Adopting test-optional policies could harm admissions

Carl Vidrine, Associate Views Editor

The following is an opinion article and opinion articles do not reflect the views of The Tulane Hullabaloo.

As more and more schools, including Bowdoin College, Wake Forest University and DePaul University, implement test-optional admissions policies that judge applicants without ACT or SAT scores, pressure grows for other schools to follow suit. While this conversation is a necessary one, going test-optional would offer Tulane few benefits. Tulane should not follow this trend in the future. 

Much of the motivation for this trend stems from a desire to see more students from less privileged backgrounds gain access to prestigious institutions. Evidence that supports this idea comes from a study published in February conducted by the National Association for College Admission Counseling. The study found that students from disadvantaged backgrounds were less likely to submit scores. This correlation between test score submission and family income provides a basis for the policies.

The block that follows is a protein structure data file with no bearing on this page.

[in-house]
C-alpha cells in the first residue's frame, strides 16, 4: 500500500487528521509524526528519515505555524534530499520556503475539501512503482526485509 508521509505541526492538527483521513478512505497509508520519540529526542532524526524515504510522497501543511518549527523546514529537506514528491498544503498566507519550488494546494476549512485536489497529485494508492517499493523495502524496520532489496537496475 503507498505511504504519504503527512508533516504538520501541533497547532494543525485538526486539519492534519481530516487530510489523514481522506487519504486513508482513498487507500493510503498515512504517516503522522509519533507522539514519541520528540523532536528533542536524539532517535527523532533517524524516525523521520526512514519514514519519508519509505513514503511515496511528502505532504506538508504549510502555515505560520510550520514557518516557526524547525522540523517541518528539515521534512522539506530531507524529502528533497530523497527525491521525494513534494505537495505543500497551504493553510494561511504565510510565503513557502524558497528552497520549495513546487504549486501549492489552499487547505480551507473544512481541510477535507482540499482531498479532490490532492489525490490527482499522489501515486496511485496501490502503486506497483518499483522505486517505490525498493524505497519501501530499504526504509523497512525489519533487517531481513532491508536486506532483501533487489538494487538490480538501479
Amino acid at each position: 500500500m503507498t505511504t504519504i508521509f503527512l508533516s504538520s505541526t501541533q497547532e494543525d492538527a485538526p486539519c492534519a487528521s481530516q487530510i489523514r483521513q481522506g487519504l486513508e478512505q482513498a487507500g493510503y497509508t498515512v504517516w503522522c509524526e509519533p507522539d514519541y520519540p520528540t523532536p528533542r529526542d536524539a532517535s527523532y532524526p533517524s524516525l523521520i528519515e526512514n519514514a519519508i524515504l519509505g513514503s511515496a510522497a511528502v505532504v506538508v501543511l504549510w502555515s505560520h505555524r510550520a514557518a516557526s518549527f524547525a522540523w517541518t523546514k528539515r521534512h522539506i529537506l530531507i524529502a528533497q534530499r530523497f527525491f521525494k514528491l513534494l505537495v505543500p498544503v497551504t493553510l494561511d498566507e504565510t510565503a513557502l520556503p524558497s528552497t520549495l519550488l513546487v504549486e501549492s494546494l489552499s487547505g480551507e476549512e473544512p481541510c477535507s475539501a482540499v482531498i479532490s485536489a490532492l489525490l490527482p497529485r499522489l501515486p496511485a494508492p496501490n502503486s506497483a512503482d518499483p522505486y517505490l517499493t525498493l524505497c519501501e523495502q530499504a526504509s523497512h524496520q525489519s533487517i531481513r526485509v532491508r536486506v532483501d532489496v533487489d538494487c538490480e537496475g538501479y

Yet, while these policies are interesting, there are two reasons why Tulane should hesitate to implement this policy. 

First, reducing the information given to admissions staff is almost never beneficial. If Tulane were to take up the mantle of equity in admissions, it should be done by further examining applicants and increasing the information available to admissions officers, not by removing a major indicator of a student’s potential to succeed. Director of Admissions Faye Tydlaska said Tulane does not have any plans to go test-optional at this time. Tulane admissions considers a lot of variables when accepting students, and test scores are only one very small portion of the final decision at Tulane. But as the trend continues to grow, these thoughts may change. 

Changing the way applicants are evaluated requires a great deal of care and can result in negative consequences, such as Tulane not accepting the best applicants. Embracing a test-optional policy at this time would reap few rewards for Tulane.

Carl Vidrine is a junior in the Newcomb-Tulane College. He can be reached for comment at [email protected]

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